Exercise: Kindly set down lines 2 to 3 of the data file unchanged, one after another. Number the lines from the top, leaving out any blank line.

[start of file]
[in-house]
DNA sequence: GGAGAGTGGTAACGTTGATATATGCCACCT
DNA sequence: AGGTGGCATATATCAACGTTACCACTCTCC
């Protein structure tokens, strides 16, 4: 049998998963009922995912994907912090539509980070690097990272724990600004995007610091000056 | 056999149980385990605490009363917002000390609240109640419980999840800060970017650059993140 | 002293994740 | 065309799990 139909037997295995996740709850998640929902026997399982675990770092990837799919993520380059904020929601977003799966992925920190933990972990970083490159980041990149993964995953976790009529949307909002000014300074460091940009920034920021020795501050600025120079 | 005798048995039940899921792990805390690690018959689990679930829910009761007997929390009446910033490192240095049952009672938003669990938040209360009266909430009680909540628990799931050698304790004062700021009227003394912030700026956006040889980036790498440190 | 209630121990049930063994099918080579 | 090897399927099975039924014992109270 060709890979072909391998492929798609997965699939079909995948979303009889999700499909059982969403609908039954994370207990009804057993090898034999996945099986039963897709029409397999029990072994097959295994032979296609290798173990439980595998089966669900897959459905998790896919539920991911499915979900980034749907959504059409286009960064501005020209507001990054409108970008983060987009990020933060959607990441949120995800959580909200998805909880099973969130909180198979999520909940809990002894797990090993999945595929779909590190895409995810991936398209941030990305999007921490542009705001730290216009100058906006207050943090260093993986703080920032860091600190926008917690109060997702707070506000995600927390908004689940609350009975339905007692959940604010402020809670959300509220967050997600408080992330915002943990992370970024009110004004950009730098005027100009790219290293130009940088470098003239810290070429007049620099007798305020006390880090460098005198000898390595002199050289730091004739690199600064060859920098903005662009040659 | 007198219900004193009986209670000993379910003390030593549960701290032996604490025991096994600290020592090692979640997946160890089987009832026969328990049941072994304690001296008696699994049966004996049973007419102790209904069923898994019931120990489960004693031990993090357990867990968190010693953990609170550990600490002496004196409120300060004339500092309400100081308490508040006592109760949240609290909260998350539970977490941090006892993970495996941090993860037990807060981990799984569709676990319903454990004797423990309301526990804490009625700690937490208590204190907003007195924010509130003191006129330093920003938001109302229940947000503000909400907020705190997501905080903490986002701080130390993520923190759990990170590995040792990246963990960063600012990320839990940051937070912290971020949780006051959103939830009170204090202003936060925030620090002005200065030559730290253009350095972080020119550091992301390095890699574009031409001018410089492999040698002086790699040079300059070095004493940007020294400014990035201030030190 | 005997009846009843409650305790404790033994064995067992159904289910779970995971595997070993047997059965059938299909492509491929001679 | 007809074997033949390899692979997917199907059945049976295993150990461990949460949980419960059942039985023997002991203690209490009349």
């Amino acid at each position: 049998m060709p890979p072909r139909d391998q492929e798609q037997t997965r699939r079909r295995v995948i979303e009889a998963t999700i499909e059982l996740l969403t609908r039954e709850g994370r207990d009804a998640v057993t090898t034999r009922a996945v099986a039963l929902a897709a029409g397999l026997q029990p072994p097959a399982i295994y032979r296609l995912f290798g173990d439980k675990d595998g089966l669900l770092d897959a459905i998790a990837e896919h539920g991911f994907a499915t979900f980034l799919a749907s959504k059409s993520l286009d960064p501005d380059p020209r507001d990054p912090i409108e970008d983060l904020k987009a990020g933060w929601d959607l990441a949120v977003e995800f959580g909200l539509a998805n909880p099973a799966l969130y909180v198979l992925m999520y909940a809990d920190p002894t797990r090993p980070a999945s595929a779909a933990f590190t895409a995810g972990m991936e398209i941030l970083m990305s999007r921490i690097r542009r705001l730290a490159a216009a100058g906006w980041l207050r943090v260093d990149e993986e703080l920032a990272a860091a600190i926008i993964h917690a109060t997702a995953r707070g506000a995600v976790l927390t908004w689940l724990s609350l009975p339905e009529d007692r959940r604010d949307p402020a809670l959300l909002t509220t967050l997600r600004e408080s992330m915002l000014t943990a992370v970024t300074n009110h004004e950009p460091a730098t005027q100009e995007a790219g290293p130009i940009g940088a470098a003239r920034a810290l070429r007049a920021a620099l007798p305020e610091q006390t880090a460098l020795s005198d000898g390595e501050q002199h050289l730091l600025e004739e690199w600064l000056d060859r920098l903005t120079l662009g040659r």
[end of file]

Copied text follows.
DNA sequence: GGAGAGTGGTAACGTTGATATATGCCACCT
DNA sequence: AGGTGGCATATATCAACGTTACCACTCTCC